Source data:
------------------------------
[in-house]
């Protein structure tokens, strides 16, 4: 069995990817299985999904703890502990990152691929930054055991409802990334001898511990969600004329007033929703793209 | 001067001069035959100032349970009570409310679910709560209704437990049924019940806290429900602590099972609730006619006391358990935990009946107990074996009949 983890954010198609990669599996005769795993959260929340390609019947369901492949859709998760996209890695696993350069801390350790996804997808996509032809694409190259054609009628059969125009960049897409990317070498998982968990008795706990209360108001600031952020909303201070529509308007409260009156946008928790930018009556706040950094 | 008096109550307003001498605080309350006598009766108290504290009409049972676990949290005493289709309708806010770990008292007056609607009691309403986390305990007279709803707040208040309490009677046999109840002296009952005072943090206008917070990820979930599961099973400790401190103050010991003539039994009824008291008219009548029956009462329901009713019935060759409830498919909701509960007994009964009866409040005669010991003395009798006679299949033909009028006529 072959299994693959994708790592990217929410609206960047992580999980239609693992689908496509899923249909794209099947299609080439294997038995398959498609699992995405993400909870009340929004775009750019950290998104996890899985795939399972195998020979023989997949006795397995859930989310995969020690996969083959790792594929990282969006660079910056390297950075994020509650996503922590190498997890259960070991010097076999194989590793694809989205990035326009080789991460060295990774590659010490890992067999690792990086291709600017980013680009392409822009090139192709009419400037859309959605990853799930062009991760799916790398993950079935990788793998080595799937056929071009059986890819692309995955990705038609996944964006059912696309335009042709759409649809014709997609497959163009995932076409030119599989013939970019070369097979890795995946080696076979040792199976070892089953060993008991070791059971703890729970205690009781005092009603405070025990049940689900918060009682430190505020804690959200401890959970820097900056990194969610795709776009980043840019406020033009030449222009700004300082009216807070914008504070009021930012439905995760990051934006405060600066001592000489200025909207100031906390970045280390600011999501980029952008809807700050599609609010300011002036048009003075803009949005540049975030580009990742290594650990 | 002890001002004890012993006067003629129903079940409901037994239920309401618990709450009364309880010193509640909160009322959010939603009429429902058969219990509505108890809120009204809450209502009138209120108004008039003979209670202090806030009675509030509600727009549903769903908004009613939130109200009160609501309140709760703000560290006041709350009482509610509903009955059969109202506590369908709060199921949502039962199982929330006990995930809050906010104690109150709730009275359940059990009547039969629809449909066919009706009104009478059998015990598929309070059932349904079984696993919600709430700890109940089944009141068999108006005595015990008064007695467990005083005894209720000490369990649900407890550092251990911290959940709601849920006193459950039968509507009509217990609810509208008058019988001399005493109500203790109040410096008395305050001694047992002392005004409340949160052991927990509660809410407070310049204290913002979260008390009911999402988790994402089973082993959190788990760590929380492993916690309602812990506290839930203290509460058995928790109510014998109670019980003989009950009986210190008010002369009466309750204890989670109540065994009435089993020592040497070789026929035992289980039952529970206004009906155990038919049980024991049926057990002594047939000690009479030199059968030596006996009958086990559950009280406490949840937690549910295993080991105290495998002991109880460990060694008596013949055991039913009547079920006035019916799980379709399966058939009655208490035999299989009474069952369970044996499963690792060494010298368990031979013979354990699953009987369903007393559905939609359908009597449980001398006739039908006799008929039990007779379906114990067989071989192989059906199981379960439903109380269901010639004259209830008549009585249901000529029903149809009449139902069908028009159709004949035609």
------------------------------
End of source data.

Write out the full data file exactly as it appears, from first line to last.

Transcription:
[in-house]
């Protein structure tokens, strides 16, 4: 069995990817299985999904703890502990990152691929930054055991409802990334001898511990969600004329007033929703793209 | 001067001069035959100032349970009570409310679910709560209704437990049924019940806290429900602590099972609730006619006391358990935990009946107990074996009949 983890954010198609990669599996005769795993959260929340390609019947369901492949859709998760996209890695696993350069801390350790996804997808996509032809694409190259054609009628059969125009960049897409990317070498998982968990008795706990209360108001600031952020909303201070529509308007409260009156946008928790930018009556706040950094 | 008096109550307003001498605080309350006598009766108290504290009409049972676990949290005493289709309708806010770990008292007056609607009691309403986390305990007279709803707040208040309490009677046999109840002296009952005072943090206008917070990820979930599961099973400790401190103050010991003539039994009824008291008219009548029956009462329901009713019935060759409830498919909701509960007994009964009866409040005669010991003395009798006679299949033909009028006529 072959299994693959994708790592990217929410609206960047992580999980239609693992689908496509899923249909794209099947299609080439294997038995398959498609699992995405993400909870009340929004775009750019950290998104996890899985795939399972195998020979023989997949006795397995859930989310995969020690996969083959790792594929990282969006660079910056390297950075994020509650996503922590190498997890259960070991010097076999194989590793694809989205990035326009080789991460060295990774590659010490890992067999690792990086291709600017980013680009392409822009090139192709009419400037859309959605990853799930062009991760799916790398993950079935990788793998080595799937056929071009059986890819692309995955990705038609996944964006059912696309335009042709759409649809014709997609497959163009995932076409030119599989013939970019070369097979890795995946080696076979040792199976070892089953060993008991070791059971703890729970205690009781005092009603405070025990049940689900918060009682430190505020804690959200401890959970820097900056990194969610795709776009980043840019406020033009030449222009700004300082009216807070914008504070009021930012439905995760990051934006405060600066001592000489200025909207100031906390970045280390600011999501980029952008809807700050599609609010300011002036048009003075803009949005540049975030580009990742290594650990 | 002890001002004890012993006067003629129903079940409901037994239920309401618990709450009364309880010193509640909160009322959010939603009429429902058969219990509505108890809120009204809450209502009138209120108004008039003979209670202090806030009675509030509600727009549903769903908004009613939130109200009160609501309140709760703000560290006041709350009482509610509903009955059969109202506590369908709060199921949502039962199982929330006990995930809050906010104690109150709730009275359940059990009547039969629809449909066919009706009104009478059998015990598929309070059932349904079984696993919600709430700890109940089944009141068999108006005595015990008064007695467990005083005894209720000490369990649900407890550092251990911290959940709601849920006193459950039968509507009509217990609810509208008058019988001399005493109500203790109040410096008395305050001694047992002392005004409340949160052991927990509660809410407070310049204290913002979260008390009911999402988790994402089973082993959190788990760590929380492993916690309602812990506290839930203290509460058995928790109510014998109670019980003989009950009986210190008010002369009466309750204890989670109540065994009435089993020592040497070789026929035992289980039952529970206004009906155990038919049980024991049926057990002594047939000690009479030199059968030596006996009958086990559950009280406490949840937690549910295993080991105290495998002991109880460990060694008596013949055991039913009547079920006035019916799980379709399966058939009655208490035999299989009474069952369970044996499963690792060494010298368990031979013979354990699953009987369903007393559905939609359908009597449980001398006739039908006799008929039990007779379906114990067989071989192989059906199981379960439903109380269901010639004259209830008549009585249901000529029903149809009449139902069908028009159709004949035609």